Accountants are a little like shrinks. You confide almost everything about your life to them – and pay them for their expertise in managing your money. Just like doctors and lawyers, your accountant should be someone you trust.
Before you even hire an accountant, make sure he or she is certified—a CPA. Ask basic but important questions about billing policies, experience level and current licenses. Get a list of recommendations.
“It’s a very personal relationship,” said Cari Weston, a certified public accountant and a senior taxation manager at the American Institute of CPAs (AICPA). “It’s important that you make a connection with your accountant.”
Much can go wrong with that connection, of course. So if you’ve noticed any of the following practices, it’s almost certainly time to say goodbye.
1: Your accountant has complaints or lawsuits.
Since your accountant is a licensed CPA you can easily check with your state board of accountancy to see if any complaints or lawsuits have been lodged. You should do that periodically -- not just during the hiring process.
2: Your accountant offers to cheat on your taxes for you or for personal gain.
If he or she starts making improper offers to boost your tax refund or lower your taxable income by inflating or inventing deductions – you should leave. An accountant’s refusal to sign your return or to give you a copy of your tax return is also very suspect. “If they’ve lied to you or they’re cheating or suggesting questionable behaviors, it’s time to go,” said Weston. “Any activity that makes you uncomfortable should be a red flag.”
3: Your accountant can’t keep up with your new business ventures.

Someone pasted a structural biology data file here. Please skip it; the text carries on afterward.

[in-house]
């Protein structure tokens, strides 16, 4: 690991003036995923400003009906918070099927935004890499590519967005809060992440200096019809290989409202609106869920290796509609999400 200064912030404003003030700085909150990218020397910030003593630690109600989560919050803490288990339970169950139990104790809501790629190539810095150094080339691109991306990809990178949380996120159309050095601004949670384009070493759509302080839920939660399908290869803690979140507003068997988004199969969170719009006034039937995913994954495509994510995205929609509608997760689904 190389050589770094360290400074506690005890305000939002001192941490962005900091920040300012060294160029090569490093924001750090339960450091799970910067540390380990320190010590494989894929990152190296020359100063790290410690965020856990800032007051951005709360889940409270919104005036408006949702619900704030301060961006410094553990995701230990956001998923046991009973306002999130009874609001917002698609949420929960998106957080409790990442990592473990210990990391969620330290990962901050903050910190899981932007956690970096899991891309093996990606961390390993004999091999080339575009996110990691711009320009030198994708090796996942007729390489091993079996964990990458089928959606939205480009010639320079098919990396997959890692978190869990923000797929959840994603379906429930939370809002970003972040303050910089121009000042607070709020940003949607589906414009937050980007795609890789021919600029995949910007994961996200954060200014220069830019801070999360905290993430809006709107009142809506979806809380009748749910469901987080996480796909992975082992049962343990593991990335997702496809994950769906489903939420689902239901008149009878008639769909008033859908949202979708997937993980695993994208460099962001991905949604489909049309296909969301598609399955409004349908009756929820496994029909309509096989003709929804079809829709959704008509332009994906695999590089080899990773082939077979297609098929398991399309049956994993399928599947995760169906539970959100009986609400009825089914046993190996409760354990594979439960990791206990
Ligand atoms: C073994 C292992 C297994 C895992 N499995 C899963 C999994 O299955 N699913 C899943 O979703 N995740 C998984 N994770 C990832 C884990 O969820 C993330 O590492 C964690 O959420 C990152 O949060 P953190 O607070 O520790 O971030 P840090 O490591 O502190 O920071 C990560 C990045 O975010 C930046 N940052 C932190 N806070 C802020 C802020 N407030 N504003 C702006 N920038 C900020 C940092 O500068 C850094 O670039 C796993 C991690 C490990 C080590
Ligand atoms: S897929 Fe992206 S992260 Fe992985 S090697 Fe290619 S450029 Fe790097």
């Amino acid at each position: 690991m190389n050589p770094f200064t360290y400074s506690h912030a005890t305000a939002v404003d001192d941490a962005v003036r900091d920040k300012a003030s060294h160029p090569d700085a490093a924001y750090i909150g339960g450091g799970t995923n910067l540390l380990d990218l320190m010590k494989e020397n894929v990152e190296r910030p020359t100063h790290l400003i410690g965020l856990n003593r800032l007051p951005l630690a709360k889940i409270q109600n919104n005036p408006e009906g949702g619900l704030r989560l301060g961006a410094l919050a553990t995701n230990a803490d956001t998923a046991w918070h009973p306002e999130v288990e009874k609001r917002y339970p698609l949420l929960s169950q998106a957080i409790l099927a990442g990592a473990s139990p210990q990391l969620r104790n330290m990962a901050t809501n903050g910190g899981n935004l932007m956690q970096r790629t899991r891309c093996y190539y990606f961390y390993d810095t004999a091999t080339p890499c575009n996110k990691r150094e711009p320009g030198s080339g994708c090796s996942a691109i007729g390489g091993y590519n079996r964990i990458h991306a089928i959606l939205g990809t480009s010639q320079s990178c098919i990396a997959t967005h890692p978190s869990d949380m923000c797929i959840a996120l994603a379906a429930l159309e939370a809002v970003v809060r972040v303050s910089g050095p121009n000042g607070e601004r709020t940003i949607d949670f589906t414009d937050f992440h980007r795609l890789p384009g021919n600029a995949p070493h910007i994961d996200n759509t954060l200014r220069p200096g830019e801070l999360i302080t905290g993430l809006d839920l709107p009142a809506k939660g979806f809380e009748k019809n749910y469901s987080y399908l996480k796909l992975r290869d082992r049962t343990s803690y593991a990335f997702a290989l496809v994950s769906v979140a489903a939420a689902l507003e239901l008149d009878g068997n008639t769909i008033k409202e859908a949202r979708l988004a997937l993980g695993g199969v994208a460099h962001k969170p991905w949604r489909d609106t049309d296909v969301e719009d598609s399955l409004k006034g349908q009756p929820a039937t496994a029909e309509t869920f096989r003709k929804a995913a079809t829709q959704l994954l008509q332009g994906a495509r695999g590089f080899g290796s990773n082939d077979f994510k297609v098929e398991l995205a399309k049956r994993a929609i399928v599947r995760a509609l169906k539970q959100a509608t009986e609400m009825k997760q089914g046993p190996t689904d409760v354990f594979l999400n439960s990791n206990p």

If you were on another company’s payroll filing individually, for example, and have now started your own business, your current accountant may no longer be skilled enough to prepare your taxes. Find someone with broader experience and more advanced training.
4: Your accountant isn’t up to date on tax law.
Accountants should constantly keep their knowledge up to date; tax laws change often. Weston recommends asking your accountant what type of ongoing training or recertification she’s recently received.
5: Your accountant hasn’t entered the digital age.
If you’re tech savvy but your accountant is still asking you to fax your tax receipts, it’s time to find a professional with at least an email address and a website.
The bottom line is that if you’re uncomfortable or believe your accountant is doing a lousy job – don’t hesitate to end the relationship and move on. These are your taxes, after all.
“People tend to stick around too long because they feel guilty leaving,” said Weston.
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